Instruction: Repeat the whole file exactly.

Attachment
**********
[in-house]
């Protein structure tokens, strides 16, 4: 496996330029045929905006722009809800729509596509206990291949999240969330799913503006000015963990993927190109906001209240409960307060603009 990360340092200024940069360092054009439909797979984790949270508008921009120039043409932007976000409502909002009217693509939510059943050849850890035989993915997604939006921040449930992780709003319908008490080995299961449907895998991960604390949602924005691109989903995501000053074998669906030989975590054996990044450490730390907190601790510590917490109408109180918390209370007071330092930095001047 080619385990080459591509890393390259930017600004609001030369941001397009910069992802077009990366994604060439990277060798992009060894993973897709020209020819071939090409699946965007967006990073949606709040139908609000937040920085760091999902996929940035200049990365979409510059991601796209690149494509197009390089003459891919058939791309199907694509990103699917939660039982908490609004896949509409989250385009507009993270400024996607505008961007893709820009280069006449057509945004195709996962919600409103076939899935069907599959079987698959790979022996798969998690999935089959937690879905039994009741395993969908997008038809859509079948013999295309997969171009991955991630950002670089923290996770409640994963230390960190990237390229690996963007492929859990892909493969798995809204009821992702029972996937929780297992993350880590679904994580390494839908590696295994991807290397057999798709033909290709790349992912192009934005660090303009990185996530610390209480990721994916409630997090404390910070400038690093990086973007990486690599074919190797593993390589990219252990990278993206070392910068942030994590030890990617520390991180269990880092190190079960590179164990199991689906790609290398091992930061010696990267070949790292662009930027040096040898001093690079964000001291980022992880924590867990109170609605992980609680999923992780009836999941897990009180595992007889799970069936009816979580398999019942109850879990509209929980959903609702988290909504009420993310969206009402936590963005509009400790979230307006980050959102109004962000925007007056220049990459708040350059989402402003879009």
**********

[in-house]
């Protein structure tokens, strides 16, 4: 496996330029045929905006722009809800729509596509206990291949999240969330799913503006000015963990993927190109906001209240409960307060603009 990360340092200024940069360092054009439909797979984790949270508008921009120039043409932007976000409502909002009217693509939510059943050849850890035989993915997604939006921040449930992780709003319908008490080995299961449907895998991960604390949602924005691109989903995501000053074998669906030989975590054996990044450490730390907190601790510590917490109408109180918390209370007071330092930095001047 080619385990080459591509890393390259930017600004609001030369941001397009910069992802077009990366994604060439990277060798992009060894993973897709020209020819071939090409699946965007967006990073949606709040139908609000937040920085760091999902996929940035200049990365979409510059991601796209690149494509197009390089003459891919058939791309199907694509990103699917939660039982908490609004896949509409989250385009507009993270400024996607505008961007893709820009280069006449057509945004195709996962919600409103076939899935069907599959079987698959790979022996798969998690999935089959937690879905039994009741395993969908997008038809859509079948013999295309997969171009991955991630950002670089923290996770409640994963230390960190990237390229690996963007492929859990892909493969798995809204009821992702029972996937929780297992993350880590679904994580390494839908590696295994991807290397057999798709033909290709790349992912192009934005660090303009990185996530610390209480990721994916409630997090404390910070400038690093990086973007990486690599074919190797593993390589990219252990990278993206070392910068942030994590030890990617520390991180269990880092190190079960590179164990199991689906790609290398091992930061010696990267070949790292662009930027040096040898001093690079964000001291980022992880924590867990109170609605992980609680999923992780009836999941897990009180595992007889799970069936009816979580398999019942109850879990509209929980959903609702988290909504009420993310969206009402936590963005509009400790979230307006980050959102109004962000925007007056220049990459708040350059989402402003879009």